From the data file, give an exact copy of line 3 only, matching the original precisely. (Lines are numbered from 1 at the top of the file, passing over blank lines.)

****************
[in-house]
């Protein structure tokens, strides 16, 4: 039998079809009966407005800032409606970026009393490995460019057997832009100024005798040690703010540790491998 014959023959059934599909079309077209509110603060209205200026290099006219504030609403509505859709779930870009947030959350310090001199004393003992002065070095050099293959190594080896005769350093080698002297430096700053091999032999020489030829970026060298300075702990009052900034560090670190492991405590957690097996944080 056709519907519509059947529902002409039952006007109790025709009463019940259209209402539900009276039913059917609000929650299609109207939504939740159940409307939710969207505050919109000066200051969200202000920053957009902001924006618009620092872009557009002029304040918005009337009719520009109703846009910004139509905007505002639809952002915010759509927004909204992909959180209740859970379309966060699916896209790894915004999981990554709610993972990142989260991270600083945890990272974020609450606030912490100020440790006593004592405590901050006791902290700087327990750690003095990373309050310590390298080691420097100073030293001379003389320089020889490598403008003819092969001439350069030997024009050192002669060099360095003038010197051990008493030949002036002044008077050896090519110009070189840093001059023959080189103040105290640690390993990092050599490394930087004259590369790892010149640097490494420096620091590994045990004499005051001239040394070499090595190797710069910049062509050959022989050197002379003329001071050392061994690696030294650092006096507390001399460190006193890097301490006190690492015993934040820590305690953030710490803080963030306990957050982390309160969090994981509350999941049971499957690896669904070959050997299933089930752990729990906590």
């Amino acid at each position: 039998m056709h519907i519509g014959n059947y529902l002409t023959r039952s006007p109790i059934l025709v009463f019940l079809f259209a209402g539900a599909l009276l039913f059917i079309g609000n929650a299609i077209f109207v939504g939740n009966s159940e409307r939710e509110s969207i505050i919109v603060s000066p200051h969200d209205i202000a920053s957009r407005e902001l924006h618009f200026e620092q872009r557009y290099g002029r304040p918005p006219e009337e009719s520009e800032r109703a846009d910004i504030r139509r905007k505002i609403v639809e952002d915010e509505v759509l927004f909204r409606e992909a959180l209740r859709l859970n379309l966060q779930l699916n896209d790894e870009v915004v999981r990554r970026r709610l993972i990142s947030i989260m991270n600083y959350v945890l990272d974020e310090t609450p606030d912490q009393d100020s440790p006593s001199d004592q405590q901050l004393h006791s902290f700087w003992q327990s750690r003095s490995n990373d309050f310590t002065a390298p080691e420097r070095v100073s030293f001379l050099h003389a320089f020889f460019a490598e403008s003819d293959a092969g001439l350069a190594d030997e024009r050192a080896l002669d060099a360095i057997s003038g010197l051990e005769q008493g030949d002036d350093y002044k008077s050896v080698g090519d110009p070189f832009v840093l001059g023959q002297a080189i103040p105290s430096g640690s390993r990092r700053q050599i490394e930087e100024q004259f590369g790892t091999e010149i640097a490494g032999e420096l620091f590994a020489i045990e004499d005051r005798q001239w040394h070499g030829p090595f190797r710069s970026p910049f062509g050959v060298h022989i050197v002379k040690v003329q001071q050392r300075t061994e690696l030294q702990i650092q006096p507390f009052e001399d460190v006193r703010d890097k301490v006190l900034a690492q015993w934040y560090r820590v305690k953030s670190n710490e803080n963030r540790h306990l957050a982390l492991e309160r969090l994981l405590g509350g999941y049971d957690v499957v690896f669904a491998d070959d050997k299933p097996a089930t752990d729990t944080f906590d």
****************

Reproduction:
């Amino acid at each position: 039998m056709h519907i519509g014959n059947y529902l002409t023959r039952s006007p109790i059934l025709v009463f019940l079809f259209a209402g539900a599909l009276l039913f059917i079309g609000n929650a299609i077209f109207v939504g939740n009966s159940e409307r939710e509110s969207i505050i919109v603060s000066p200051h969200d209205i202000a920053s957009r407005e902001l924006h618009f200026e620092q872009r557009y290099g002029r304040p918005p006219e009337e009719s520009e800032r109703a846009d910004i504030r139509r905007k505002i609403v639809e952002d915010e509505v759509l927004f909204r409606e992909a959180l209740r859709l859970n379309l966060q779930l699916n896209d790894e870009v915004v999981r990554r970026r709610l993972i990142s947030i989260m991270n600083y959350v945890l990272d974020e310090t609450p606030d912490q009393d100020s440790p006593s001199d004592q405590q901050l004393h006791s902290f700087w003992q327990s750690r003095s490995n990373d309050f310590t002065a390298p080691e420097r070095v100073s030293f001379l050099h003389a320089f020889f460019a490598e403008s003819d293959a092969g001439l350069a190594d030997e024009r050192a080896l002669d060099a360095i057997s003038g010197l051990e005769q008493g030949d002036d350093y002044k008077s050896v080698g090519d110009p070189f832009v840093l001059g023959q002297a080189i103040p105290s430096g640690s390993r990092r700053q050599i490394e930087e100024q004259f590369g790892t091999e010149i640097a490494g032999e420096l620091f590994a020489i045990e004499d005051r005798q001239w040394h070499g030829p090595f190797r710069s970026p910049f062509g050959v060298h022989i050197v002379k040690v003329q001071q050392r300075t061994e690696l030294q702990i650092q006096p507390f009052e001399d460190v006193r703010d890097k301490v006190l900034a690492q015993w934040y560090r820590v305690k953030s670190n710490e803080n963030r540790h306990l957050a982390l492991e309160r969090l994981l405590g509350g999941y049971d957690v499957v690896f669904a491998d070959d050997k299933p097996a089930t752990d729990t944080f906590d």